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March 30, 2004.

CARMELO DOMINGUEZ, individually and as parent and natural guardian of NATASHA DOMINGUEZ, JOICE SERATE and DEBORAH GLOVER, as administratrix of the Estate of JOSEPH GLOVER, and DEBORAH GLOVER, personally, Plaintiffs -against- UNITED STATES OF AMERICA, THE UNITED STATES COAST GUARD, JOHN DOE, and RICHARD ROE, the Coast Guard seamen aboard the Coast Guard vessel, Defendants

The opinion of the court was delivered by: THOMAS GRIESA, Senior District Judge


In this action plaintiffs allege wrongful acts in connection with an attempted rescue by the Coast Guard off the south coast of Long Island Sound. Plaintiffs bring their claims pursuant to the Federal Tort Claims Act, 28 U.S.C. § 1346 ("FTCA"), as well as under 42 U.S.C. § 1981 and 1983, and New York law.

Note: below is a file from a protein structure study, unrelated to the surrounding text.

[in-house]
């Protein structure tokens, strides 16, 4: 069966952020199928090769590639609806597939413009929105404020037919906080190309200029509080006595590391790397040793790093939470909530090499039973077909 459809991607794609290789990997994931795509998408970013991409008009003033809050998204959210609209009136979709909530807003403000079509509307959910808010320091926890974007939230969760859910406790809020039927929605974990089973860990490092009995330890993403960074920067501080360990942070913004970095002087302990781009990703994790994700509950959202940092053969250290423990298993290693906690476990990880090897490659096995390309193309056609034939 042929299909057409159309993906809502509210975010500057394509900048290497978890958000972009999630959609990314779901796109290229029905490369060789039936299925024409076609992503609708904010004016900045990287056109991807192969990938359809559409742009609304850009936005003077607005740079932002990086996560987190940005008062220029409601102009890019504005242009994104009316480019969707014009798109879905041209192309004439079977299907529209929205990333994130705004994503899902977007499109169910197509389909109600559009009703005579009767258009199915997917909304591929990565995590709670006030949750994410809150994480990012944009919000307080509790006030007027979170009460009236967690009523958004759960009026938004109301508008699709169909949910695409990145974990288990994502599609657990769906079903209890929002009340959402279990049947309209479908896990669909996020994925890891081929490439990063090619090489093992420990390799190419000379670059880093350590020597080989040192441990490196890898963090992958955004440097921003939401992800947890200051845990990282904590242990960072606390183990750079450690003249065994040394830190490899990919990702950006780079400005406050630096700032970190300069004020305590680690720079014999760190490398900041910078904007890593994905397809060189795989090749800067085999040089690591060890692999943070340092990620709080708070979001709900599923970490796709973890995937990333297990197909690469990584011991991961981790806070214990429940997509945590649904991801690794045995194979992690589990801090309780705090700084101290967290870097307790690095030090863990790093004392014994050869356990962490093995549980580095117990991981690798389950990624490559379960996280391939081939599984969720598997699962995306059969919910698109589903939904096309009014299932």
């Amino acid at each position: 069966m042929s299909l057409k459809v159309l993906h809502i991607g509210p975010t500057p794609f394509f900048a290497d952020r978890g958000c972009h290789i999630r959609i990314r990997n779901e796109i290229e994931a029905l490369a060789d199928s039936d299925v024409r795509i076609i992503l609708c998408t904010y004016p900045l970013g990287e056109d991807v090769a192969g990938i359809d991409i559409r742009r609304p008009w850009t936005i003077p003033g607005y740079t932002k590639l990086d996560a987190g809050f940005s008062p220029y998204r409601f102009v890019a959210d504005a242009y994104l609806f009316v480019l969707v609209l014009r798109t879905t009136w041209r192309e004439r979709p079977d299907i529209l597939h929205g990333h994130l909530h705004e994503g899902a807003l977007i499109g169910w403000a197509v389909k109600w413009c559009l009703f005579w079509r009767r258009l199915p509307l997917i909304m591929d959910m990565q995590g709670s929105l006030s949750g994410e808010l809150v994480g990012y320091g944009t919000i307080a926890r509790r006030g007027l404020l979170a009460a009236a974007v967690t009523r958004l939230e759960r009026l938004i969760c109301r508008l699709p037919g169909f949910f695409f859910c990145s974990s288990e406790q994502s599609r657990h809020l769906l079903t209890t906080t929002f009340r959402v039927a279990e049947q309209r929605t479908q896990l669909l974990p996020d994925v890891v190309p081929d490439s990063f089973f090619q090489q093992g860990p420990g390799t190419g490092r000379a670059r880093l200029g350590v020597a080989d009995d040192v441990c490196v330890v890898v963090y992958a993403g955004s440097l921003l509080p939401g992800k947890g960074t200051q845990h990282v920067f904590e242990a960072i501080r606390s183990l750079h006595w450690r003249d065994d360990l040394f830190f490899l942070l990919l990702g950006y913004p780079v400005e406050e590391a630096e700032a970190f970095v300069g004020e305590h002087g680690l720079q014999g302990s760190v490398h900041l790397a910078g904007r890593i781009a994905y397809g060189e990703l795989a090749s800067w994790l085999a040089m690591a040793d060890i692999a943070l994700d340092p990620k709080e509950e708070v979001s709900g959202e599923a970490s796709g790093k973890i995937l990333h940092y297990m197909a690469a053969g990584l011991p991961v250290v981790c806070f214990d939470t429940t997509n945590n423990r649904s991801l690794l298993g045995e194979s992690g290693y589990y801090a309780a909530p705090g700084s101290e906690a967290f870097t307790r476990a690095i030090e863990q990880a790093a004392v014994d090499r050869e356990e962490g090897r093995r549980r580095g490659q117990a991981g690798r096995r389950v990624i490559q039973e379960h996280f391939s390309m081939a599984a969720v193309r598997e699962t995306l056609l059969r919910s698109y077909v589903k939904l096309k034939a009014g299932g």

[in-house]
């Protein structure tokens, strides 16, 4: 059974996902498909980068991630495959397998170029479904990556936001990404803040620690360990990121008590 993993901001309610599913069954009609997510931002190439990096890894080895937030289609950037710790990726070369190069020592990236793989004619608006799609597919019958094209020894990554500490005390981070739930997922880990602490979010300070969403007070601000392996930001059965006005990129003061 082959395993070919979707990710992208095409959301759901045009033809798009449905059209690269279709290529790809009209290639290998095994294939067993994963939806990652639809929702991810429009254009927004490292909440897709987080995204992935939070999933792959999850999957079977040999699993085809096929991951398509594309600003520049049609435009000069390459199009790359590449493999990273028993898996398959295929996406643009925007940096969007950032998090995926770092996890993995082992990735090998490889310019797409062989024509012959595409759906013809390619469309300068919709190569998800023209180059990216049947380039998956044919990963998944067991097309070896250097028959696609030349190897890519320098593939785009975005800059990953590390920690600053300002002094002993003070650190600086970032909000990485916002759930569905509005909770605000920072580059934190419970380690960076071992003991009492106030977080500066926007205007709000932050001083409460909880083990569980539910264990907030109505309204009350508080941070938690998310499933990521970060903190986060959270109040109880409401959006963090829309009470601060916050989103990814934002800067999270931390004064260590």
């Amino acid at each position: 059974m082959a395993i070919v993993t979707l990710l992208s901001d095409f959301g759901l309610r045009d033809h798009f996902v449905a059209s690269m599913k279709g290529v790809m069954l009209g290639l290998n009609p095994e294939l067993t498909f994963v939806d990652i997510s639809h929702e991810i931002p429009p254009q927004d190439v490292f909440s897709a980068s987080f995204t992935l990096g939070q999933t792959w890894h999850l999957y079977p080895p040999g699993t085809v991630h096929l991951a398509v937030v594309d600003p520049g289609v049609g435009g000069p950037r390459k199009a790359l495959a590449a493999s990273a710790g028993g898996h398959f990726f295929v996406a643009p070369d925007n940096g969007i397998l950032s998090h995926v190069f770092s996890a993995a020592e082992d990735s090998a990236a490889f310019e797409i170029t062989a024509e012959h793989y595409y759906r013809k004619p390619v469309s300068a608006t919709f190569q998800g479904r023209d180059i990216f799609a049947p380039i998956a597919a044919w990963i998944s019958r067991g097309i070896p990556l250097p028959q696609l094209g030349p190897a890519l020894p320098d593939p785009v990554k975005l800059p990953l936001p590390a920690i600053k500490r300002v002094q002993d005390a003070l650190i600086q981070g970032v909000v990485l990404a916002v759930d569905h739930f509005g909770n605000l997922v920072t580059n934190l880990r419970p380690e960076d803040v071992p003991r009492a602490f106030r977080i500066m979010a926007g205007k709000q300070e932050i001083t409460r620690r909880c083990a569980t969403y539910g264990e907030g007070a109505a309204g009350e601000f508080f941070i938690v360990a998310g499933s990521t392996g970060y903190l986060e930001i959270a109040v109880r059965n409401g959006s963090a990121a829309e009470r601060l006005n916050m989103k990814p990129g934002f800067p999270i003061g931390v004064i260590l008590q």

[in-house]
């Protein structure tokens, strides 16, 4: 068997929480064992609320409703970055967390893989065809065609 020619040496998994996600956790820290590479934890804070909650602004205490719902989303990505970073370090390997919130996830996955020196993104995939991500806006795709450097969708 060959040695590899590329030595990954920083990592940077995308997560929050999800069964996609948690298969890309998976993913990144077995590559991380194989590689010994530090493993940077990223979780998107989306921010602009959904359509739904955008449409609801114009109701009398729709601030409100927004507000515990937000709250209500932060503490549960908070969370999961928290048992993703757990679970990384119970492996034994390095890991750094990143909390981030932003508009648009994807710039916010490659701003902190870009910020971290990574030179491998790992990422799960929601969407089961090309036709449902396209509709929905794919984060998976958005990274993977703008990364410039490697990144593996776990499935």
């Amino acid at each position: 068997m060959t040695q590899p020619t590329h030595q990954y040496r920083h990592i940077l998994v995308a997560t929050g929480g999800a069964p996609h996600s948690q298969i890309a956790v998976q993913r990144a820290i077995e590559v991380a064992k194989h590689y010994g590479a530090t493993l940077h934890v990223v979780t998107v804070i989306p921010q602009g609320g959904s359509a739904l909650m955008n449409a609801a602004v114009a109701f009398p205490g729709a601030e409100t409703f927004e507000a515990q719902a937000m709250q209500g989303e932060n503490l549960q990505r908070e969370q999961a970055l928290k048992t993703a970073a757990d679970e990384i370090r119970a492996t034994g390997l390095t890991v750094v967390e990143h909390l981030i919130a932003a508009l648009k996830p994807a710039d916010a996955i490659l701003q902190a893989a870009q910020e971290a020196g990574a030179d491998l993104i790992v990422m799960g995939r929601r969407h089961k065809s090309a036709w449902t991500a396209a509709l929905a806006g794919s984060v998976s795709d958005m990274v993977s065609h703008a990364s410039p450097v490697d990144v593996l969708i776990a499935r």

Defendant United States of America moves to dismiss claims against it for lack of subject matter jurisdiction, improper venue, lack of service of process, and failure to state a claim. For the reasons set forth the motion is granted on the jurisdictional ground. Page 2


  The complaint alleges that on September 30, 2000 plaintiffs Natasha Dominguez, Carmelo Dominguez, and Joice Serate, and decedent Joseph Glover; embarked on a fishing trip in a recreational motor boat. While fishing in Moriches Inlet, the motor of the boat ceased to function and the boat began to fill with water. The boaters called for assistance, and the Coast Guard responded. The complaint alleges that defendants John Doe and Richard Roe, two Coast Guard seamen who responded to the call, rescued only Natasha Dominguez from the sinking boat. The complaint alleges that Doe and Roe declined to pull Carmelo Dominguez, Serate, or Glover, into the rescue boat, resulting in injury to Dominguez and Serate, and the death of Glover.